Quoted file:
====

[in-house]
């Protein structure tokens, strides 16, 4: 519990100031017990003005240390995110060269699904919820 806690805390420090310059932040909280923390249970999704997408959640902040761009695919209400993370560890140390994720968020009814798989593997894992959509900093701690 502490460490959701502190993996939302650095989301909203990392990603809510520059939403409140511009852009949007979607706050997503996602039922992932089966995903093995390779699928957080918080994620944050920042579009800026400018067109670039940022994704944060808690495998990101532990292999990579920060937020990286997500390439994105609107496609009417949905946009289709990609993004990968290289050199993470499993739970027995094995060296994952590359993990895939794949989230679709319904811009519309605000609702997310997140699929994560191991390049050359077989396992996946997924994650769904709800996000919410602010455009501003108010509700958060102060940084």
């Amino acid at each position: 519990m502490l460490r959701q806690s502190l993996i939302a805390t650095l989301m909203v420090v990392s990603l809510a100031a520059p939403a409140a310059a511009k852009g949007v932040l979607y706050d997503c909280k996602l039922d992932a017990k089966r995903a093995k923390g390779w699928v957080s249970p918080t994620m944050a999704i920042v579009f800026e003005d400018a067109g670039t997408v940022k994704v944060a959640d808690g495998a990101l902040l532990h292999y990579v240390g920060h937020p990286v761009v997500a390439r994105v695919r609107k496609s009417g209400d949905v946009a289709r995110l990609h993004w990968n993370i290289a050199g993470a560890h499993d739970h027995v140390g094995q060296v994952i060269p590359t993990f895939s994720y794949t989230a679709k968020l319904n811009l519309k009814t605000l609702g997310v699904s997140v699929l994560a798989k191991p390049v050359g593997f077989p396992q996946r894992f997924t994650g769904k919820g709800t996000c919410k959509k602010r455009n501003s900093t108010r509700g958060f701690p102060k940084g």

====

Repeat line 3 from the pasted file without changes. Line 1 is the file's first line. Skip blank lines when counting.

């Amino acid at each position: 519990m502490l460490r959701q806690s502190l993996i939302a805390t650095l989301m909203v420090v990392s990603l809510a100031a520059p939403a409140a310059a511009k852009g949007v932040l979607y706050d997503c909280k996602l039922d992932a017990k089966r995903a093995k923390g390779w699928v957080s249970p918080t994620m944050a999704i920042v579009f800026e003005d400018a067109g670039t997408v940022k994704v944060a959640d808690g495998a990101l902040l532990h292999y990579v240390g920060h937020p990286v761009v997500a390439r994105v695919r609107k496609s009417g209400d949905v946009a289709r995110l990609h993004w990968n993370i290289a050199g993470a560890h499993d739970h027995v140390g094995q060296v994952i060269p590359t993990f895939s994720y794949t989230a679709k968020l319904n811009l519309k009814t605000l609702g997310v699904s997140v699929l994560a798989k191991p390049v050359g593997f077989p396992q996946r894992f997924t994650g769904k919820g709800t996000c919410k959509k602010r455009n501003s900093t108010r509700g958060f701690p102060k940084g």